April 28, 2007


Letter from Liberia: Liberia is a country mired in its past. But, as Zadie Smith discovers when she meets its traumatised boy soldiers, struggling rubber workers and children desperate to learn, it is taking its first tentative steps to a better future. In the second part of the Observer and Oxfam's 'Words in Action' initiative, the prize-winning writer finds hope amongst the heartbreak (Zadie Smith, April 29, 2007, The Observer)

The street scene in Monrovia is post-apocalyptic: people occupy the shell of a previous existence. The InterContinental Hotel is a slum, home to hundreds. The old executive mansion is broken open like a child's playhouse; young men sit on the skeletal spiral staircase, taking advantage of the shade. Abraham points out Liberia's state seal on the wall: a ship at anchor with the inscription The Love of Liberty Brought Us Here. In 1822 freed American slaves (known as Americo-Liberians or, colloquially, Congos) founded the colony at the instigation of the American Colonization Society, a coalition of slave owners and politicians whose motives are not hard to tease out.

Even Liberia's roots are sunk in bad faith. Of the first wave of emigrants, half died of yellow fever. By the end of the 1820s a small colony of 3,000 souls survived. In Liberia they built a facsimile life: plantation-style homes, white-spired churches. Hostile local Malinke tribes resented their arrival and expansion; sporadic armed battle was common. When the ACS went bankrupt in the 1840s, they demanded the 'Country of Liberia' declare its independence. It was the first of many category errors: Liberia was not yet a country. Their agricultural exports were soon dwarfed by the price of imports. A pattern of European loans (and defaulting on same) began in the 1870s. The money was used to partially modernise the black Americo-Liberian hinterlands while ignoring the impoverished indigenous interior. The relationship between the two communities is a lesson in the factitiousness of 'race'. To the Americo-Liberians, these were 'natives' - they continued an illicit slave trade in Malinke people until the 1850s. As late as 1931, the League of Nations uncovered the use of forced indigenous labour.

Abraham, in the front seat, bends his head round to Lysbeth in the back: 'You know what we say to that seal? The Love of Liberty MET us here.' This is a popular Liberian joke. He laughs immoderately. 'So that's how it was. They came here and always kept the power away from us! They had their True Whig Party and for 133 years we were a peaceful one-party state. But there was no justice. The indigenous are 95 per cent of this country, but we had nothing. Oh, those Congos - they had every little bit of power. Everyone in the government was Congo. They did each other favours, gave each other money. We were not even allowed the vote until the Sixties!'

Lys asks a reasonable question: 'But how would one know someone was a Congo?'

'Oh, you would know. They had a way of speaking, a way of dressing. They always called each other Mister. Always the Big Man. And they lived very well. This,' he says, waving at the devastation of Monrovia, 'was all very nice.'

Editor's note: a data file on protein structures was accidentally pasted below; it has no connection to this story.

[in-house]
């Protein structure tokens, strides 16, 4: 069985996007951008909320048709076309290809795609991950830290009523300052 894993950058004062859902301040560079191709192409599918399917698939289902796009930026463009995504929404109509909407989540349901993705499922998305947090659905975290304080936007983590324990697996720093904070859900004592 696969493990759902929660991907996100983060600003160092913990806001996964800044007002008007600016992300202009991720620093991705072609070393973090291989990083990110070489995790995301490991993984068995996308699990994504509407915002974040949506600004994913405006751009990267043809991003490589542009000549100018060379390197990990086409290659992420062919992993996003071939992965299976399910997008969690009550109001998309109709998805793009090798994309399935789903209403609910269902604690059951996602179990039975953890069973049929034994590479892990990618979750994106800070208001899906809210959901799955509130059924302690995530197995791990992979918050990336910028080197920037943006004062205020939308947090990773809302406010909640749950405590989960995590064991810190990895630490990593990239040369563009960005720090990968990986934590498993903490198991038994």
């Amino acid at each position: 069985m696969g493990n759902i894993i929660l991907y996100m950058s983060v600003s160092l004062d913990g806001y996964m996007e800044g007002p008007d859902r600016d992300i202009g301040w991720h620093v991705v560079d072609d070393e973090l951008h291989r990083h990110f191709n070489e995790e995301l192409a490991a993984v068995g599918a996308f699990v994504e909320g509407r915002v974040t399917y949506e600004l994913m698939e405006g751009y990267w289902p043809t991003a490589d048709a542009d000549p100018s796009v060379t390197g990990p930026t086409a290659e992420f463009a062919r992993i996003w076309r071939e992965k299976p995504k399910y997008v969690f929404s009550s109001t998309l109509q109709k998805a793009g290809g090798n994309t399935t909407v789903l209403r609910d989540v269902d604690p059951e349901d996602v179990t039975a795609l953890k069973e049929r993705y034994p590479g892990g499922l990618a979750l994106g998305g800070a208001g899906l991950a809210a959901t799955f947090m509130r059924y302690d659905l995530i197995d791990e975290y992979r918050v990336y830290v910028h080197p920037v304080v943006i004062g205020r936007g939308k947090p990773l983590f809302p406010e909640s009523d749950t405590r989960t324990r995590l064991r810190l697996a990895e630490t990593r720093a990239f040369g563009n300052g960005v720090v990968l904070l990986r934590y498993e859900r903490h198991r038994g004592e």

The largest concrete structures - the old ministry of health, the old ministry of defence, the True Whig Party headquarters - are remnants of the peaceful, unjust regimes of President Tubman (1944-71) and President Tolbert (1971-80), for whom Liberians feel a perverse nostalgia. The university, the hospital, the schools, these were financed by a True Whig policy of massive international loans and deregulated foreign-business concessions, typically given to agriculturally 'extractive' companies which ship resources directly out of the country without committing their companies to any value-added processing. For much of the 20th century Liberia had a nickname: Firestone Republic. The deals which condemned Liberians to poverty wages and inhumane living conditions were made in these old government buildings. The people who benefited most from these deals worked in these buildings. Now these buildings have rags hanging from their windows, bullet holes in their facades, and thousands of squatters inside, without toilets, without running water. Naturally, new buildings are built, new deals are made. On 28 January 2005, while an interim 'caretaker' government presided briefly over a ruined country (the elections were due later that year), Firestone rushed through a new concession: 50 cents an acre for the next 37 years.

A processing plant - for which Liberians have been asking since the Seventies - was not part of this deal. Ministers of finance and agriculture, who had no mandate from the people, who would be out of office in a few months, negotiated the deal. It was signed in the cabinet room at the Executive Mansion in the presence of John Blaney, US ambassador at the time. During the same period, Mittal Steel acquired the country's iron ore, giving the company virtual control of the vast Nimba concession area. The campaigning group Global Witness described the Mittal deal as a 'case study in which multinational corporations seek to maximise profit by using an international regulatory void to gain concessions and contracts which strongly favour the corporation over the host nation'.

It is a frustration for activists that Liberians have tended not to trace their trouble back to extractive foreign companies or their government lobbies.

Their sense of connection to their Anglospheric roots is why there's reason to hope for their future.

Posted by Orrin Judd at April 28, 2007 8:21 PM
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